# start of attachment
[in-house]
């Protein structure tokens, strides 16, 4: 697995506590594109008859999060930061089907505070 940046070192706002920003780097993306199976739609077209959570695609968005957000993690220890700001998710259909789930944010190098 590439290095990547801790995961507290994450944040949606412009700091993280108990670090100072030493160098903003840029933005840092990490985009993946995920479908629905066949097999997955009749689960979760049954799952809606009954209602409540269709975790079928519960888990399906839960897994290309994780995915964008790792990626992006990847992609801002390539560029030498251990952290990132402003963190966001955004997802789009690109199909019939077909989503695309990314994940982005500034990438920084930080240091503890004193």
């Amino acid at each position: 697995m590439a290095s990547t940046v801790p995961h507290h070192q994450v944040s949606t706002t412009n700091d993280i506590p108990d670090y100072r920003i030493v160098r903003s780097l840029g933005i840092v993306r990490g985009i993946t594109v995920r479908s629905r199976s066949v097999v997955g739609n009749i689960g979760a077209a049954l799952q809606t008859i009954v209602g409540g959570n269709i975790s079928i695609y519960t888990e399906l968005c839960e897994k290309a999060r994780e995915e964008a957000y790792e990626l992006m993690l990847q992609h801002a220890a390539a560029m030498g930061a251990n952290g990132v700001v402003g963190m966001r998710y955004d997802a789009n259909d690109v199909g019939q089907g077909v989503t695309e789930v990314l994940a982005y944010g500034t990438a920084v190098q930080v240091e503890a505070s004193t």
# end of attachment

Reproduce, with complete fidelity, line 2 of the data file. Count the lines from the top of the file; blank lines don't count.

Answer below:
């Protein structure tokens, strides 16, 4: 697995506590594109008859999060930061089907505070 940046070192706002920003780097993306199976739609077209959570695609968005957000993690220890700001998710259909789930944010190098 590439290095990547801790995961507290994450944040949606412009700091993280108990670090100072030493160098903003840029933005840092990490985009993946995920479908629905066949097999997955009749689960979760049954799952809606009954209602409540269709975790079928519960888990399906839960897994290309994780995915964008790792990626992006990847992609801002390539560029030498251990952290990132402003963190966001955004997802789009690109199909019939077909989503695309990314994940982005500034990438920084930080240091503890004193």